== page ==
Conversion to AutoCAD
Need to do it yourself
This is the process whereby your floor plans and elevation drawings are converted to the official blueprints that will be submitted as part of your planning application. Even though you will use your OpenOffice drawings as the input to this process, the reality is that doing AutoCAD drawings requires you to add more detail. Adding this detail is something you need to think about and design yourself. I initially thought the conversion to AutoCAD drawings could be subcontracted, but I am now firmly of the opinion that it is too important a process to subcontract.
There is value in getting a second opinion on your house design from a seasoned professional as they can spot some errors in your design, but you still need to produce the AutoCAD drawings yourself.
You will find that the very act of you entering the design into a different program will help you think about your design from a different perspective.
Some notes on using AutoCAD can be found here .
AutoCAD drawing requirements
The AutoCAD drawing must be to the full spec needed by Structural
engineering, local planning (King County in my case), and any subcontractors you plan to use.
2) Drawings must conform to your local county building code.
3) The most usual scale is 1/4" to 1', but sometimes other scales are used when printing out particular views.
Plans the inspector will need
The following blueprints are required with a planning permit
submission (and it is important that they are all consistent with
1) Floor Plans
3) Foundation Plan
6) Interior Elevations
1) Floor Plans
This is what most people are familiar with when they are designing a home. It has the layout of the exterior and interior walls. The floor plan blueprints also need to include the dimensions for walls, rooms, wall thickness, windows and doors, kitchen and bath layouts, plumbing layouts, stairs, ceilings, and flooring. The main floor plan is an architectural blueprint of a top view that looks down on the home. You can see entryways, doors and walls. There needs to be one floor plan for each level, and that includes the basement and roof space. Some of these floor plans often have the floor joist placement and roof truss placement. The spacing measurements, fastener schedule, and beam schedule is usually included in this part of the plans.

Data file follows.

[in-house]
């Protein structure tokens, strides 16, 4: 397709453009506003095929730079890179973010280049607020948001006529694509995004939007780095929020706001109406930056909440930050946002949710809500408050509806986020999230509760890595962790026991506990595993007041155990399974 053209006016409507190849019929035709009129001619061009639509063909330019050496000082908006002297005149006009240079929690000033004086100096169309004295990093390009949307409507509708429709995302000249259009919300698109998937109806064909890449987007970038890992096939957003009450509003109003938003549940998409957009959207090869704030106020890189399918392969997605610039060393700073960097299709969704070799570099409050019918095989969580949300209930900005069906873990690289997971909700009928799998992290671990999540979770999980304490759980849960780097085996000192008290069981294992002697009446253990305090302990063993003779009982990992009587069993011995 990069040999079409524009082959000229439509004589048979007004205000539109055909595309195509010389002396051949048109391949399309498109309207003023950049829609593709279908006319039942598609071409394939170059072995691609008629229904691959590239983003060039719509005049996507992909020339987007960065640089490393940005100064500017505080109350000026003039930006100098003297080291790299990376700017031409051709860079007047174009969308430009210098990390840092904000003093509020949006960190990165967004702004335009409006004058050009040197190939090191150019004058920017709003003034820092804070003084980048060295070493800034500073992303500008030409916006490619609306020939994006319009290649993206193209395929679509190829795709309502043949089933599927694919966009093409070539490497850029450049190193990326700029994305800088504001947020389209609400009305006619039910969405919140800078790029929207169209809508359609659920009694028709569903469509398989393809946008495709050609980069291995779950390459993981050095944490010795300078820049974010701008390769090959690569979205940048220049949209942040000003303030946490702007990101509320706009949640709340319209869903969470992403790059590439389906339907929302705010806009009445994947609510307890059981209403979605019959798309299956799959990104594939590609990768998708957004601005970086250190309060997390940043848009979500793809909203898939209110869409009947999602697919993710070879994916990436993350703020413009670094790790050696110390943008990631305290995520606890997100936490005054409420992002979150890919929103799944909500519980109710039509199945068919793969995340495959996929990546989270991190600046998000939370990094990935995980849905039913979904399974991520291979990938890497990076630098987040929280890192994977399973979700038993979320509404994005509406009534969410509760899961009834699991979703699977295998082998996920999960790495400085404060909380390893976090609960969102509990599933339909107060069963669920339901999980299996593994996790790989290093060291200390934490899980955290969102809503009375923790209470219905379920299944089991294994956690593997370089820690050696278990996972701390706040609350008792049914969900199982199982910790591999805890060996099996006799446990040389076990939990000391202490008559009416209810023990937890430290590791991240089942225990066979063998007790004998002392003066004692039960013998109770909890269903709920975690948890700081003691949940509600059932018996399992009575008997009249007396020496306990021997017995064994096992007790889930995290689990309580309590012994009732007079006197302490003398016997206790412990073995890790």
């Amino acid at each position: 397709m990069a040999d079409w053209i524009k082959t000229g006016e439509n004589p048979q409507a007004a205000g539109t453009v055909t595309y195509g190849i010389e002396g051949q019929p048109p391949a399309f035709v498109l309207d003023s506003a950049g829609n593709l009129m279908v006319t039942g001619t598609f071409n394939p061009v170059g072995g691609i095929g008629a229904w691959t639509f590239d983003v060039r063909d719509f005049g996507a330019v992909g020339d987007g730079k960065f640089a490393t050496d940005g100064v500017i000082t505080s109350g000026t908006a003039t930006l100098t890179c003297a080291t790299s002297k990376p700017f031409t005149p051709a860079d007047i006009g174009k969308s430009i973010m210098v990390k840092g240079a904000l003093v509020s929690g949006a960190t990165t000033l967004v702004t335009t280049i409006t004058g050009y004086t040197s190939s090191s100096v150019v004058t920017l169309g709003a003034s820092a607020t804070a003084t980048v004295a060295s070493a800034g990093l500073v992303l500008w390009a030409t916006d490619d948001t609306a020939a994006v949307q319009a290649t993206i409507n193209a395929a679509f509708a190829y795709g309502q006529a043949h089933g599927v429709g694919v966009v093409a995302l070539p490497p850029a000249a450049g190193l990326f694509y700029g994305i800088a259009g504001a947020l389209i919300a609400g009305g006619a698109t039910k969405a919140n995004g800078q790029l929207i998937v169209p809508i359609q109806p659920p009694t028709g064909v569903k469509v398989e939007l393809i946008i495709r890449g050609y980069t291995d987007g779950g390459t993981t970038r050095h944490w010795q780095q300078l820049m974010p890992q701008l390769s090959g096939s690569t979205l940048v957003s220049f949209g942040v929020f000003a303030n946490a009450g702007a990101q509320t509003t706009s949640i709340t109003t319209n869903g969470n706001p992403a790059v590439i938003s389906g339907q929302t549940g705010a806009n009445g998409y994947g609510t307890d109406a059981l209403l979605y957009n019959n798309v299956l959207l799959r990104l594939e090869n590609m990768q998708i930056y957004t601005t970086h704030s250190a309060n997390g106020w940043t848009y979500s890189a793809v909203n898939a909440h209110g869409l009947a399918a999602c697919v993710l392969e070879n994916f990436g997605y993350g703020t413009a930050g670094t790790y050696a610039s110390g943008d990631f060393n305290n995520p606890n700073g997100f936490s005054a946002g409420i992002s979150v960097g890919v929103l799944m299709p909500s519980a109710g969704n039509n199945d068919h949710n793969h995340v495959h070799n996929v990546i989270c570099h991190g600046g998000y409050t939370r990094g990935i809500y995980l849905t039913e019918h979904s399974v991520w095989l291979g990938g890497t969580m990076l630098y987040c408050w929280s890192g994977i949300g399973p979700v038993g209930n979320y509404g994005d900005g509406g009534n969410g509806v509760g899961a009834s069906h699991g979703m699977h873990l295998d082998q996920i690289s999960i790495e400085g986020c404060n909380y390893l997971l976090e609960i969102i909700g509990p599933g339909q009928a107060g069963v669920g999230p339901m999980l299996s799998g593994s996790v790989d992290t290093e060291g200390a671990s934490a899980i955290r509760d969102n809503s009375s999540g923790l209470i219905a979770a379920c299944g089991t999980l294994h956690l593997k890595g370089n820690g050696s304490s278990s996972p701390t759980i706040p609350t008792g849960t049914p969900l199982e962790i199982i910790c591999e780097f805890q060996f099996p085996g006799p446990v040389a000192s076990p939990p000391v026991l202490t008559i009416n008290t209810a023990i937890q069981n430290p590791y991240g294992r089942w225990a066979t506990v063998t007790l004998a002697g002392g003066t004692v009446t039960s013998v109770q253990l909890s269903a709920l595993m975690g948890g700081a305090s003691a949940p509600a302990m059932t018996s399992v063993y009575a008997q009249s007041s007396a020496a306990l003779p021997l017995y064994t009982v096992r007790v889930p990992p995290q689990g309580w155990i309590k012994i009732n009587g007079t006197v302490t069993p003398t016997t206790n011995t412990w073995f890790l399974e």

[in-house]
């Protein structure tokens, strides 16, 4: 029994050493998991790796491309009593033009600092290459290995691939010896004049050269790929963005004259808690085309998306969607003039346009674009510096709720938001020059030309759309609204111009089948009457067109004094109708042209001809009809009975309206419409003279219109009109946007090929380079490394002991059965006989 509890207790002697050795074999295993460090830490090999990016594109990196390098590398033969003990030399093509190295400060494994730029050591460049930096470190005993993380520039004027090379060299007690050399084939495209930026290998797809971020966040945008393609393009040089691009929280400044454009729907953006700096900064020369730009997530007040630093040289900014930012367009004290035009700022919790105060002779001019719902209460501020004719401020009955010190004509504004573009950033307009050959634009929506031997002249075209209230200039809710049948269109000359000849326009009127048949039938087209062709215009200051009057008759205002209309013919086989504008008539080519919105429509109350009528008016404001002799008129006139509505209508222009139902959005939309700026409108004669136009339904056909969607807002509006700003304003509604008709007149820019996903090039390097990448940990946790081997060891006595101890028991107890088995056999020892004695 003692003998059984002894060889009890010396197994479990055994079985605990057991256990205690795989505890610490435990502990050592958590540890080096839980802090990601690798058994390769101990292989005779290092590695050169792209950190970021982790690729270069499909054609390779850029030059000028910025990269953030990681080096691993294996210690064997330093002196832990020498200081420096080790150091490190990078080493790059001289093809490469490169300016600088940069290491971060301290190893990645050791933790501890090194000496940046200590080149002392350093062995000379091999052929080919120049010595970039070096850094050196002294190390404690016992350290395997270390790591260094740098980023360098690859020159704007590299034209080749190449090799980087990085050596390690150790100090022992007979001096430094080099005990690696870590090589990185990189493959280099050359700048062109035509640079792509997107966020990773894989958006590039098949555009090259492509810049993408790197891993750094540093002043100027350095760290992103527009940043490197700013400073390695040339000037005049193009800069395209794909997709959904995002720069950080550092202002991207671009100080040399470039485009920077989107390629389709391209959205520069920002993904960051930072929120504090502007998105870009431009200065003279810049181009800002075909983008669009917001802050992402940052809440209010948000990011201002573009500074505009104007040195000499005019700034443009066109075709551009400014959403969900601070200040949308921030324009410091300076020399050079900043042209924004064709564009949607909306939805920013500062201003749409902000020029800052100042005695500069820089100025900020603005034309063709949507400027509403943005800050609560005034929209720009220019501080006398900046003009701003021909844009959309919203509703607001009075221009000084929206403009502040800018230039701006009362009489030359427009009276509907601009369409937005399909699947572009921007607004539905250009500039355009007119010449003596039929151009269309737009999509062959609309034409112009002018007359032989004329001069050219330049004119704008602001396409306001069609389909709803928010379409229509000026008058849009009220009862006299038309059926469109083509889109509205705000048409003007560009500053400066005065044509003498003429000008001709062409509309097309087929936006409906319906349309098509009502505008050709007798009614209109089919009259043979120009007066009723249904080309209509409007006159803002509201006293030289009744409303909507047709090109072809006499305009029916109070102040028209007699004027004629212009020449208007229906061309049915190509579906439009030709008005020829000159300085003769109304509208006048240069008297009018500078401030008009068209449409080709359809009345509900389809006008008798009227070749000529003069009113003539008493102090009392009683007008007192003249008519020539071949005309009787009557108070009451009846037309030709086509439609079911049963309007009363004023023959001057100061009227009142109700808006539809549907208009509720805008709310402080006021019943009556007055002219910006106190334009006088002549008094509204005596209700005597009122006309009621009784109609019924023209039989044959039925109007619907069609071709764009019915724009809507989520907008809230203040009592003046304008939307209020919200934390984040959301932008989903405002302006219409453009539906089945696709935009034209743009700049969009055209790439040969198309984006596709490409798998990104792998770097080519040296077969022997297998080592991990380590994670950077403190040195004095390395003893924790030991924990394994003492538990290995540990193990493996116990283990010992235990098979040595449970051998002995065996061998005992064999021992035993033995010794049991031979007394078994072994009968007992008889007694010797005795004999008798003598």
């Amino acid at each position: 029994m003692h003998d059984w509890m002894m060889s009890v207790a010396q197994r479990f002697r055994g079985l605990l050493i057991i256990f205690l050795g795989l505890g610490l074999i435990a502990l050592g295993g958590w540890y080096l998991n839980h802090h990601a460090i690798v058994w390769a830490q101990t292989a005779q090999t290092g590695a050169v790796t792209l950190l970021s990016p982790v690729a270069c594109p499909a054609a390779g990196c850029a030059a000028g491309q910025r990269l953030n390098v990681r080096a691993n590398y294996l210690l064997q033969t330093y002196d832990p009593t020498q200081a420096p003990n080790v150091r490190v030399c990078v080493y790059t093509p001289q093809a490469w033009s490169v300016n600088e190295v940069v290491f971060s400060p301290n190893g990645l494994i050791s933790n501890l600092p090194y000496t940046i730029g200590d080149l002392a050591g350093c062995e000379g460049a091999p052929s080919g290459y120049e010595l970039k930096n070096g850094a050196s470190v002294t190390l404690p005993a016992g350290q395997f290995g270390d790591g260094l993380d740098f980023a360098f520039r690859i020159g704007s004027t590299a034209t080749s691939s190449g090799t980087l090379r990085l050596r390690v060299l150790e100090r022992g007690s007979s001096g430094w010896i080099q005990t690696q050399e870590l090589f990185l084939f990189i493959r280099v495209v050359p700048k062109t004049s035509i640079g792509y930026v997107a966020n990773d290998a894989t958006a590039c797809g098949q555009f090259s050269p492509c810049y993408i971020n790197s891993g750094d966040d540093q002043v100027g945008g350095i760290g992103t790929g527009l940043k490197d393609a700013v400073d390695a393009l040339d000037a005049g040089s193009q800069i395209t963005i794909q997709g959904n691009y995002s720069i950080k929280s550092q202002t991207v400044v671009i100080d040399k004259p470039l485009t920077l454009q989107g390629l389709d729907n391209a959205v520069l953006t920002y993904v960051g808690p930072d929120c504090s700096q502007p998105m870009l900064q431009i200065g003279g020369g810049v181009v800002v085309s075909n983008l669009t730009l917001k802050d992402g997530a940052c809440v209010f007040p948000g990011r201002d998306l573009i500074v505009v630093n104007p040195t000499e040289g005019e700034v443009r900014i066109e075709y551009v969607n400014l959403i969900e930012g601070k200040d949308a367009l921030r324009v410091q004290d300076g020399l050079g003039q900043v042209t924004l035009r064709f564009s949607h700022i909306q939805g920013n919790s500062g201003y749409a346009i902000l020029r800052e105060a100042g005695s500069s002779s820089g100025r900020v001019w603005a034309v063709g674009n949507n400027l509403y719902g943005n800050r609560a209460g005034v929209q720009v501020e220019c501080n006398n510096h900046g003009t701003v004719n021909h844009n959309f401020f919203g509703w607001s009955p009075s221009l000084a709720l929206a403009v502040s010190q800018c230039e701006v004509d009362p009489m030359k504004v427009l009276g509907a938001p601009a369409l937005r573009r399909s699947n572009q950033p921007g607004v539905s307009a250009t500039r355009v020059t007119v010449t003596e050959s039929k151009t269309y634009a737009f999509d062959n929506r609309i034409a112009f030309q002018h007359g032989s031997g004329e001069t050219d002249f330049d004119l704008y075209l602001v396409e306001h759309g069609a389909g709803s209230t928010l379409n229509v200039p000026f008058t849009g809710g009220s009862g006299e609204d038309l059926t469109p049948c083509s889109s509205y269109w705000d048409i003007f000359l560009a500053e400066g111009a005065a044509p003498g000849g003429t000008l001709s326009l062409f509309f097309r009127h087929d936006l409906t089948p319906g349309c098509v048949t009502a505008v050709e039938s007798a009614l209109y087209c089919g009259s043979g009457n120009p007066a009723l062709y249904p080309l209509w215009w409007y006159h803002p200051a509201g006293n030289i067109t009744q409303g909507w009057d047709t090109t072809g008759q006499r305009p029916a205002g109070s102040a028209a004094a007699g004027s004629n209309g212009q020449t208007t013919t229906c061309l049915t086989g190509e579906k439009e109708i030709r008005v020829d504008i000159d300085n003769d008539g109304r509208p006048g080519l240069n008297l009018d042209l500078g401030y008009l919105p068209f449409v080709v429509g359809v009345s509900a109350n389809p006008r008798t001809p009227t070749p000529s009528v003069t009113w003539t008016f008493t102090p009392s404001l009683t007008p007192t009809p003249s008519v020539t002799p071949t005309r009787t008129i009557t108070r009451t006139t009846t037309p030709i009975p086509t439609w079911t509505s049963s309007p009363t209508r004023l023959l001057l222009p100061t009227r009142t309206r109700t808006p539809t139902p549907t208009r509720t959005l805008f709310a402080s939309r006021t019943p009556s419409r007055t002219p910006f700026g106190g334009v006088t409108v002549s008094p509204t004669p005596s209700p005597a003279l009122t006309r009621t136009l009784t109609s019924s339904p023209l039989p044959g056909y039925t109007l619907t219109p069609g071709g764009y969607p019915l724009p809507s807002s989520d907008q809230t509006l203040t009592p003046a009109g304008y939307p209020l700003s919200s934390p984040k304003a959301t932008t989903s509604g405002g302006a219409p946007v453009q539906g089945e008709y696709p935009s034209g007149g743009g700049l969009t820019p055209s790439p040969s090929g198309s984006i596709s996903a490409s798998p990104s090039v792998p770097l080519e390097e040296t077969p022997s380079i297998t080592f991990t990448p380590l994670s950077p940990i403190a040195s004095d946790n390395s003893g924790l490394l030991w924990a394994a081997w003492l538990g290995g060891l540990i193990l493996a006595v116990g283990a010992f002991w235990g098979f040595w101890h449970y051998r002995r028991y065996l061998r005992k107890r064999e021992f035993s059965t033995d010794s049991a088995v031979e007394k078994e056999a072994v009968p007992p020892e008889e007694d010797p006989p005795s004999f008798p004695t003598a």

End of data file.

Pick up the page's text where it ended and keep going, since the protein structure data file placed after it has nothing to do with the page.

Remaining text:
This part of the plans help the inspectors understand the height of the outside of the house. It also shows the shape and size of windows, doors, trim, roof material and slope, and anything else that can help describe the outside building designs of the house. There are typically 4 elevation drawings - North, South, East, and West.
3) Foundation Plan
This blueprint shows how the foundation should be built according to the information from any geo-survey. It shows how deep into the ground the footings will go and it gives the dimensions of the footings. It also shows the dimensions of the foundation wall and any columns or blocks used in the foundation. It also needs to show things like any vent locations in the foundation walls. The foundation plan includes details like frost levels, and slope or grade levels when necessary.
This is a drawing or drawings for some of the smaller things that have special build instructions. This is more for the carpenters so they can get a good idea of the house design, but inspectors also like to know what's going on. Some of the details might include how a fireplace should look, stairs and handrails, molding and trim or just anything that is different from normal houses. The details sheet is part of the house blueprint package and is as many pages as needed. The details section is where the architect draws special details that might need special attention. Inspectors like to have vivid details.
This part of the blueprint package just shows how the parts of a building fit together. Most of it is common sense, but sometimes walls, stairs, and things like fireplaces need a little extra explaining to avoid confusion. Like detail plans, the sections plans are more for the builder than the inspector, but they like to be kept in the loop.
6) Interior elevations
This is a plan of the important interior items that need special consideration. The usual items are kitchens, bathrooms and fireplaces. Most house blueprints will include specialty interior items like these.
In my case I am the one building the house rather than a contractor so there is no particular need to indicate where things like electrical sockets and lights are installed. I just need to provide enough info to get a building permit.
List of drawings
Full plot map
Plot map of build site
Art drawing - South
Art drawing - North
Art drawing - West
Art drawing - East
Basement floor plan
Main level floor plan
Bedroom level floor plan
Foundation plan full
Wall and foundation design full
Wall and foundation design interior walls